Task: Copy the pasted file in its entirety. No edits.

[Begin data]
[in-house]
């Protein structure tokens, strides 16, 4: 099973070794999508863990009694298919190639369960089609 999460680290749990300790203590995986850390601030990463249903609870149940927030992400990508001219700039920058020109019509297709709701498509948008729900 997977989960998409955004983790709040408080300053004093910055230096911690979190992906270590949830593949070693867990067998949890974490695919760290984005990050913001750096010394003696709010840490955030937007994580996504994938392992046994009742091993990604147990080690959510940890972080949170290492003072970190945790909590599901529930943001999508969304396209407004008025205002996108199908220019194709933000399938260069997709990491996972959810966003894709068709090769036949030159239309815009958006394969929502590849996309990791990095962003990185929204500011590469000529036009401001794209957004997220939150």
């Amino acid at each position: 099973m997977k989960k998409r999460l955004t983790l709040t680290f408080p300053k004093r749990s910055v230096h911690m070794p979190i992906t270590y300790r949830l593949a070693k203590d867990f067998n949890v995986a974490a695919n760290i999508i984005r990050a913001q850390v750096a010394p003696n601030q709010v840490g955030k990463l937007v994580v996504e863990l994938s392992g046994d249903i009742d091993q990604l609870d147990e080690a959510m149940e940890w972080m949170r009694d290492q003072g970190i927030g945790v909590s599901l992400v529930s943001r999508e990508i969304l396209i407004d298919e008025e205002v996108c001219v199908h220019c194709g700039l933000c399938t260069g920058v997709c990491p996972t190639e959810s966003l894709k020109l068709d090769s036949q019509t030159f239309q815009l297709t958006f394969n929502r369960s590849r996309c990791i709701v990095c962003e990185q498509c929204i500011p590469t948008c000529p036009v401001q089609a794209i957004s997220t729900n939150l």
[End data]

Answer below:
[in-house]
């Protein structure tokens, strides 16, 4: 099973070794999508863990009694298919190639369960089609 999460680290749990300790203590995986850390601030990463249903609870149940927030992400990508001219700039920058020109019509297709709701498509948008729900 997977989960998409955004983790709040408080300053004093910055230096911690979190992906270590949830593949070693867990067998949890974490695919760290984005990050913001750096010394003696709010840490955030937007994580996504994938392992046994009742091993990604147990080690959510940890972080949170290492003072970190945790909590599901529930943001999508969304396209407004008025205002996108199908220019194709933000399938260069997709990491996972959810966003894709068709090769036949030159239309815009958006394969929502590849996309990791990095962003990185929204500011590469000529036009401001794209957004997220939150």
């Amino acid at each position: 099973m997977k989960k998409r999460l955004t983790l709040t680290f408080p300053k004093r749990s910055v230096h911690m070794p979190i992906t270590y300790r949830l593949a070693k203590d867990f067998n949890v995986a974490a695919n760290i999508i984005r990050a913001q850390v750096a010394p003696n601030q709010v840490g955030k990463l937007v994580v996504e863990l994938s392992g046994d249903i009742d091993q990604l609870d147990e080690a959510m149940e940890w972080m949170r009694d290492q003072g970190i927030g945790v909590s599901l992400v529930s943001r999508e990508i969304l396209i407004d298919e008025e205002v996108c001219v199908h220019c194709g700039l933000c399938t260069g920058v997709c990491p996972t190639e959810s966003l894709k020109l068709d090769s036949q019509t030159f239309q815009l297709t958006f394969n929502r369960s590849r996309c990791i709701v990095c962003e990185q498509c929204i500011p590469t948008c000529p036009v401001q089609a794209i957004s997220t729900n939150l």